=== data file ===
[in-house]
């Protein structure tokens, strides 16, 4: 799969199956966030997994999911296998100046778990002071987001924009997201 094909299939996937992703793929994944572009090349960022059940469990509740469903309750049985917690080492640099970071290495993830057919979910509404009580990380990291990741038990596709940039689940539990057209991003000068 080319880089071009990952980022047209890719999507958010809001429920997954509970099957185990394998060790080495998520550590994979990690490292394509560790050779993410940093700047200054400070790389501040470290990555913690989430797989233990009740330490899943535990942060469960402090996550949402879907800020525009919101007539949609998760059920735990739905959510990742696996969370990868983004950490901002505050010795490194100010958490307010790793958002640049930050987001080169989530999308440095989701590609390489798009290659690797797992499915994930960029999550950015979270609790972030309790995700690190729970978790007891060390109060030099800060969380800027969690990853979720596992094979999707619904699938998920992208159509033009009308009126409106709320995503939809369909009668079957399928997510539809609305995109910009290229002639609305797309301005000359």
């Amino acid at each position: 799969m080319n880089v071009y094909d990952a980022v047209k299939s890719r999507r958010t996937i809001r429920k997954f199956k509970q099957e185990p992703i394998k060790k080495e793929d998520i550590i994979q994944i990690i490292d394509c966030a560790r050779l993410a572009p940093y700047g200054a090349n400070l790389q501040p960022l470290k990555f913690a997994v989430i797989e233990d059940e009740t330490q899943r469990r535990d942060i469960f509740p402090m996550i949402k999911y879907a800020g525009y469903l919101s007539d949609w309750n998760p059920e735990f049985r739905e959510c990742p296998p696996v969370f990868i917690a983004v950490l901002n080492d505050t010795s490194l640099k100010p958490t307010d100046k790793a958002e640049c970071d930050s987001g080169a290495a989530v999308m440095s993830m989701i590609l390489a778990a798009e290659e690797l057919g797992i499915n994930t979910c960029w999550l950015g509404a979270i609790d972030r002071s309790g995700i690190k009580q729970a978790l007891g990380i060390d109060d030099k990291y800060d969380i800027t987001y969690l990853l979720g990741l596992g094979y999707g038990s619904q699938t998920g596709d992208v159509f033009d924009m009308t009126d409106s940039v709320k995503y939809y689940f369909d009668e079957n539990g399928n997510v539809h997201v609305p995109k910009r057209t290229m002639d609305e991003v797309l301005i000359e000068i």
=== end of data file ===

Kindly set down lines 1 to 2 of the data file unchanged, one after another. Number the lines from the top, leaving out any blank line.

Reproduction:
[in-house]
């Protein structure tokens, strides 16, 4: 799969199956966030997994999911296998100046778990002071987001924009997201 094909299939996937992703793929994944572009090349960022059940469990509740469903309750049985917690080492640099970071290495993830057919979910509404009580990380990291990741038990596709940039689940539990057209991003000068 080319880089071009990952980022047209890719999507958010809001429920997954509970099957185990394998060790080495998520550590994979990690490292394509560790050779993410940093700047200054400070790389501040470290990555913690989430797989233990009740330490899943535990942060469960402090996550949402879907800020525009919101007539949609998760059920735990739905959510990742696996969370990868983004950490901002505050010795490194100010958490307010790793958002640049930050987001080169989530999308440095989701590609390489798009290659690797797992499915994930960029999550950015979270609790972030309790995700690190729970978790007891060390109060030099800060969380800027969690990853979720596992094979999707619904699938998920992208159509033009009308009126409106709320995503939809369909009668079957399928997510539809609305995109910009290229002639609305797309301005000359």